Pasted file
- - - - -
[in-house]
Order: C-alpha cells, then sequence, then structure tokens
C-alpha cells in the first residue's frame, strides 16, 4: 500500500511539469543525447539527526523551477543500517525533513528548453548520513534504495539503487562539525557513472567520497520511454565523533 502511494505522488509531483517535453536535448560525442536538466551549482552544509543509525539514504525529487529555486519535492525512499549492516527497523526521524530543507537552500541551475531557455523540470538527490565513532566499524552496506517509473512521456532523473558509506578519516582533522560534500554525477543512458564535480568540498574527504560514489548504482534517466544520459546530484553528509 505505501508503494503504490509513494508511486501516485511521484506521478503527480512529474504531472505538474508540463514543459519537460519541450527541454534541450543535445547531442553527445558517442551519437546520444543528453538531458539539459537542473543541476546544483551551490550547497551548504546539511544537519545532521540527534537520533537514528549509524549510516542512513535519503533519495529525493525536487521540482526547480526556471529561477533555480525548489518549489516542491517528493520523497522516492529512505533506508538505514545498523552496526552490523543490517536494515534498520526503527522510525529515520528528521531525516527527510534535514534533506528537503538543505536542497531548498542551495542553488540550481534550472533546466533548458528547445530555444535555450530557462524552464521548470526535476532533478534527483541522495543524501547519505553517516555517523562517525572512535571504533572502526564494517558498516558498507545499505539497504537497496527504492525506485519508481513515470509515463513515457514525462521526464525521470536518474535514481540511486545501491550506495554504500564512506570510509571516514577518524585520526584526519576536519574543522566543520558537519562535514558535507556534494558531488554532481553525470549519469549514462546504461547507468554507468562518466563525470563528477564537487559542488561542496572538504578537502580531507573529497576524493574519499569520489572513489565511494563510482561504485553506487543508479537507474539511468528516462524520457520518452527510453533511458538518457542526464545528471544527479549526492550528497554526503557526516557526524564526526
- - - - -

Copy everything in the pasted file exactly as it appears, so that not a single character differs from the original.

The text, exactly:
[in-house]
Order: C-alpha cells, then sequence, then structure tokens
C-alpha cells in the first residue's frame, strides 16, 4: 500500500511539469543525447539527526523551477543500517525533513528548453548520513534504495539503487562539525557513472567520497520511454565523533 502511494505522488509531483517535453536535448560525442536538466551549482552544509543509525539514504525529487529555486519535492525512499549492516527497523526521524530543507537552500541551475531557455523540470538527490565513532566499524552496506517509473512521456532523473558509506578519516582533522560534500554525477543512458564535480568540498574527504560514489548504482534517466544520459546530484553528509 505505501508503494503504490509513494508511486501516485511521484506521478503527480512529474504531472505538474508540463514543459519537460519541450527541454534541450543535445547531442553527445558517442551519437546520444543528453538531458539539459537542473543541476546544483551551490550547497551548504546539511544537519545532521540527534537520533537514528549509524549510516542512513535519503533519495529525493525536487521540482526547480526556471529561477533555480525548489518549489516542491517528493520523497522516492529512505533506508538505514545498523552496526552490523543490517536494515534498520526503527522510525529515520528528521531525516527527510534535514534533506528537503538543505536542497531548498542551495542553488540550481534550472533546466533548458528547445530555444535555450530557462524552464521548470526535476532533478534527483541522495543524501547519505553517516555517523562517525572512535571504533572502526564494517558498516558498507545499505539497504537497496527504492525506485519508481513515470509515463513515457514525462521526464525521470536518474535514481540511486545501491550506495554504500564512506570510509571516514577518524585520526584526519576536519574543522566543520558537519562535514558535507556534494558531488554532481553525470549519469549514462546504461547507468554507468562518466563525470563528477564537487559542488561542496572538504578537502580531507573529497576524493574519499569520489572513489565511494563510482561504485553506487543508479537507474539511468528516462524520457520518452527510453533511458538518457542526464545528471544527479549526492550528497554526503557526516557526524564526526